IKBFU's Vestnik

2020 Issue №1

Environmental awareness of urban and rural residents

Abstract

The article presents the results of the sociological analysis of environ­men­tal awareness of the residents of a regional centre (the case of Kaliningrad) and a settlement (the case of Nivenskoye, the Kaliningrad region). The study is relevant for the federal authorities since environmental problems have beco­me a frequent cause of protest actions in Russia. The relevance of the study for the regional authorities is predetermined by social conflicts related to the con­st­ruction of a potassium-magnesium production facility in the village of Ni­ven­skoye. The study revealed a number of characteristic features typical of the en­vironmental consciousness of the two territorial communities. The analysis sho­wed that villagers are more trustful of all sources of information related to en­vironmental issues. They are more willing to spend money on envi­ron­men­tal protection. Villagers are more inclined to blame business for environ­men­tal problems, while Kaliningraders tend to blame the state. The author iden­tified common features of environmental consciousness of the urban and rural re­si­dents: distrust of the information on environmental risks coming from bu­siness and the unwillingness to sacrifice safe and clean environment for im­pro­ved living standards. The author offers recommendations to the Kalinin­grad region authorities and to large businesses on the prevention of social ten­sion associated with the perception of environmental risks.

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Social and cultural determinants in the perception of environmental risks: Douglas grid group analysis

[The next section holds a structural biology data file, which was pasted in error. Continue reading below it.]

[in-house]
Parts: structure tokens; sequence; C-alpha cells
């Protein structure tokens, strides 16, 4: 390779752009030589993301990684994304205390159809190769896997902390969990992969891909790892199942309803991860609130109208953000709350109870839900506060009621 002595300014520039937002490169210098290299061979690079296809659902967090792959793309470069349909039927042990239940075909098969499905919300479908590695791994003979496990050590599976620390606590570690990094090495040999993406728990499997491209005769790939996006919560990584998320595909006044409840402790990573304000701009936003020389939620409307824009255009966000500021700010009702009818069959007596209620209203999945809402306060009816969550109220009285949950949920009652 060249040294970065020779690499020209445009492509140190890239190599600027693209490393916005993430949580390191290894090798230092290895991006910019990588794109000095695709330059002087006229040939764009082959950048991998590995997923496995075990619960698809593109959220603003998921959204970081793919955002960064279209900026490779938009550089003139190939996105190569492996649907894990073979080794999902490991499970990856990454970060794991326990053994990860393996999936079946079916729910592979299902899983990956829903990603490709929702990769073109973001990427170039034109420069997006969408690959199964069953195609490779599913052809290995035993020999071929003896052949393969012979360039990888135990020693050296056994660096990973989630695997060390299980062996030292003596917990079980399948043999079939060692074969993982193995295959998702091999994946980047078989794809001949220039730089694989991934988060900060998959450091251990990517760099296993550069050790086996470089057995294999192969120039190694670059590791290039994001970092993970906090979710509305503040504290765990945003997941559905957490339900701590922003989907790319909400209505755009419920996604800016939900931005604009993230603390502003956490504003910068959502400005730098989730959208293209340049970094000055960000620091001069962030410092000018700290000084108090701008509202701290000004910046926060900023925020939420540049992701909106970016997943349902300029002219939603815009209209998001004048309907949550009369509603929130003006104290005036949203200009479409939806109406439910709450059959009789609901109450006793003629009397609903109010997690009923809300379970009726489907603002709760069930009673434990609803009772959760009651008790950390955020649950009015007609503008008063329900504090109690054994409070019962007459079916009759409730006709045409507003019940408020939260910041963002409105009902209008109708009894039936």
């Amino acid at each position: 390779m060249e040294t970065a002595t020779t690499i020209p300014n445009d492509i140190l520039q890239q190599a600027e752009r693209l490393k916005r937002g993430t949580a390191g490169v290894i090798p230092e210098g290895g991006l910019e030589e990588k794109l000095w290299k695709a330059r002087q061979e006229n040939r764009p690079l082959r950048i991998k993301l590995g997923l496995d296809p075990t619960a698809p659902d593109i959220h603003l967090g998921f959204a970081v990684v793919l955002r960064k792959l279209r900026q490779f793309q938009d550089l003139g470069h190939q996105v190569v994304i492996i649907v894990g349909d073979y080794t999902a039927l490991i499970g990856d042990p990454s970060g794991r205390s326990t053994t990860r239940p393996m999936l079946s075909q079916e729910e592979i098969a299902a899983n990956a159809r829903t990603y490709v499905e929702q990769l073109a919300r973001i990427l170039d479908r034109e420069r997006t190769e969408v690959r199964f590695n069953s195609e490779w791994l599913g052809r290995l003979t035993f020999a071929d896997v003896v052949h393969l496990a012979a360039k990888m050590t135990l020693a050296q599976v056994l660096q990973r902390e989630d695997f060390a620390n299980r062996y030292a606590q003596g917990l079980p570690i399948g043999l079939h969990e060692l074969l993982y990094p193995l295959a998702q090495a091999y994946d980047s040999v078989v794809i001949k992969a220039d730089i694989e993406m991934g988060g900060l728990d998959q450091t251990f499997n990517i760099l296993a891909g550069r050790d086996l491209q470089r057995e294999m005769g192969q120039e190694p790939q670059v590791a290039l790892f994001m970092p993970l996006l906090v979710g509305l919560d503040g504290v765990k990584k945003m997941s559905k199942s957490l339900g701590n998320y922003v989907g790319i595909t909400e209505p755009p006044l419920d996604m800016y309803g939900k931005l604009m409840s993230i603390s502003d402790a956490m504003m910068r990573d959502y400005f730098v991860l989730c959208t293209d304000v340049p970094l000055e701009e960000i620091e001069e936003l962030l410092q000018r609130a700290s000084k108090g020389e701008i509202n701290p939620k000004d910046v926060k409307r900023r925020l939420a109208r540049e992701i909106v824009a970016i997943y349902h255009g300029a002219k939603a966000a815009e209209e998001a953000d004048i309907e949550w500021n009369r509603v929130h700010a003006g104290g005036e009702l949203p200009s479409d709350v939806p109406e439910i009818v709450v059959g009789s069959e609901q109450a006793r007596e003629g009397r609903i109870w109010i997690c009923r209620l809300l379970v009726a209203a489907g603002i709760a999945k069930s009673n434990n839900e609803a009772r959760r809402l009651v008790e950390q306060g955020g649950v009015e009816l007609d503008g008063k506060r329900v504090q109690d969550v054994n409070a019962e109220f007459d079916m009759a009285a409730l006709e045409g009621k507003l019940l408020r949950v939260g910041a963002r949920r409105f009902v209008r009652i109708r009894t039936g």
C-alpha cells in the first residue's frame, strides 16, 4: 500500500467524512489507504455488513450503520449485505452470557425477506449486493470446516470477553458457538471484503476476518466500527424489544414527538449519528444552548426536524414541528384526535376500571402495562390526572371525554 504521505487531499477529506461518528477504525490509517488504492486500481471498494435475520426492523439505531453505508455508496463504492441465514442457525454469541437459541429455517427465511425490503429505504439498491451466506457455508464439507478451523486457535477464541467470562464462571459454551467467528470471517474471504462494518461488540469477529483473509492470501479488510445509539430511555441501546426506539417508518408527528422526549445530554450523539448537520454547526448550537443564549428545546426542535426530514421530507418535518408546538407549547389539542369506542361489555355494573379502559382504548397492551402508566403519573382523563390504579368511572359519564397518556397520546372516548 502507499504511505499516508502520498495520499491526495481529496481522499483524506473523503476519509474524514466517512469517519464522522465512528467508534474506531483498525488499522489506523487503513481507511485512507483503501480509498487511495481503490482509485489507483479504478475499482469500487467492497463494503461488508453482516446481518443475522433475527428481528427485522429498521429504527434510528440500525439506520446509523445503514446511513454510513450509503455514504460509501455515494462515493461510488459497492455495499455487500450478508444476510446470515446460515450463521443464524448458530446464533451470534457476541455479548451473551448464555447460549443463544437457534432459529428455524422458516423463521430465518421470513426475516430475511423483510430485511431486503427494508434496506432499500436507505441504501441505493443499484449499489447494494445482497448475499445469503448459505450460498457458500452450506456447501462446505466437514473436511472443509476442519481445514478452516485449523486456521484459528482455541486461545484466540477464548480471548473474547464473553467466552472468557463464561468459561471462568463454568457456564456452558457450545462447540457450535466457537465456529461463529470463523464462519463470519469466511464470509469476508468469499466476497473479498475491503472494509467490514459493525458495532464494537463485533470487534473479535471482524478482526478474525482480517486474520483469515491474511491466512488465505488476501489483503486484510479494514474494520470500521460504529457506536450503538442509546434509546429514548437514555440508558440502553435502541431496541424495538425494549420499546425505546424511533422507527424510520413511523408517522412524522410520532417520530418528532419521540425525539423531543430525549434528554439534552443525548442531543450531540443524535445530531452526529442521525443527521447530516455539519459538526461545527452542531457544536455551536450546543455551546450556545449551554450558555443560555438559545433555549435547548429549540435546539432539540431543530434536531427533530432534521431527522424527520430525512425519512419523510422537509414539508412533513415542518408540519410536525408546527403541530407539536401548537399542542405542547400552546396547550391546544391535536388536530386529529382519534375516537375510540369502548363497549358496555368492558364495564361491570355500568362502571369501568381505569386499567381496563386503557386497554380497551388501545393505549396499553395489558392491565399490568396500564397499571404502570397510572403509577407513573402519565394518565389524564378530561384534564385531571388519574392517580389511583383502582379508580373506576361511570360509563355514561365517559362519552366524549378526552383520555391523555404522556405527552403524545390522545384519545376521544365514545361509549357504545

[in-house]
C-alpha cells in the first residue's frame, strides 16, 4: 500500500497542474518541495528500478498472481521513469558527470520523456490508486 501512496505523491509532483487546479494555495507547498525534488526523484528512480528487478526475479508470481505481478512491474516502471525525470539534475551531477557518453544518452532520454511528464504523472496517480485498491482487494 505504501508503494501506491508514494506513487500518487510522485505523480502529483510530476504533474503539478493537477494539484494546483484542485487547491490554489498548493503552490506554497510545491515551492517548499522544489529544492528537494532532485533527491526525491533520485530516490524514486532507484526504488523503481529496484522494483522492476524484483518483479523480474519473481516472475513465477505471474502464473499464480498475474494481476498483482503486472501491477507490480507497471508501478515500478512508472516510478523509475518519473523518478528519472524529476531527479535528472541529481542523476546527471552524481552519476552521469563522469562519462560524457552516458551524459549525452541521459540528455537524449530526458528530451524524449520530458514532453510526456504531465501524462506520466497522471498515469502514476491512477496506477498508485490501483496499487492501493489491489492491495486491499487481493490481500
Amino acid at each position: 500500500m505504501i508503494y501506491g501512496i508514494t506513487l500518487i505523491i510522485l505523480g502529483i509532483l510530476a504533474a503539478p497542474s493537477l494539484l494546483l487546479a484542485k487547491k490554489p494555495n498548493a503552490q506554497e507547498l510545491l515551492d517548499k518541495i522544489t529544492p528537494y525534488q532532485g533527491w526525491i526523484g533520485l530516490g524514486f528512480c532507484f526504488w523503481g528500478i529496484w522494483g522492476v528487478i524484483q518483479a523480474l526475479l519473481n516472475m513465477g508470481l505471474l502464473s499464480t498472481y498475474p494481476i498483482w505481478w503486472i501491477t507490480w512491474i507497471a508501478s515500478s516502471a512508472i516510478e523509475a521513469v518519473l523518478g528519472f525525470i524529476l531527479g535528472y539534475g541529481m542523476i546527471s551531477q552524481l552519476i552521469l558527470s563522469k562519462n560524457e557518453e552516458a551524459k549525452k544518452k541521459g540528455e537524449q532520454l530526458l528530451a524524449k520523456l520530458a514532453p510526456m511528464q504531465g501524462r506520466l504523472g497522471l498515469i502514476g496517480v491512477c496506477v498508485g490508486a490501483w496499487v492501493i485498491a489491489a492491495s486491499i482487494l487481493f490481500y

Abstract

This research aims to determine the characteristics of the perception of environmental risks using the case of a salt deposit in the Kaliningrad region as an example. To achieve this aim, the author analyzed the social and cultural determinants of the population. The grid-group analysis was used as a sup­porting technique for the identification of cultural determinants. The follow­ing cultural determinants were identified: individualism, hierarchism, fatal­ism and egalitarianism. Social determinants were factors related to the re­spondents' living environment — urban or rural. The main method of re­search was a focus group with subsequent processing of results using ATLAS.ti software programme. The study revealed that environmental risks are not a priority problem for the region. Rural residents are more concerned about en­vironmental risks. There are similarities in the assessments of environmen­tal conditions by urban and rural residents. However, the author identified some differences particularly regarding the development of the salt deposit. These differences can be explained by different cultural types: a negative atti­tude prevails among individualists and egalitarians, a contrasting position prevails among hierarchs. It has been established that there are socially deter­mined forms of communication regarding overcoming environmental risks, for in­stance, word of mouth and appeals to government institutions (villag­ers) and street protests (city residents). There are also differences in the choice of effec­tive methods of risk communication, depending on the respondent’s cultural type. Hierarchs prefer communication in social networks; egalitarians tend to organize petitions and appeal to the authorities; the fatalists do not ex­press their own opinion; individuals strive for greater control over the situa­tion and therefore prefer all possible forms of interaction.

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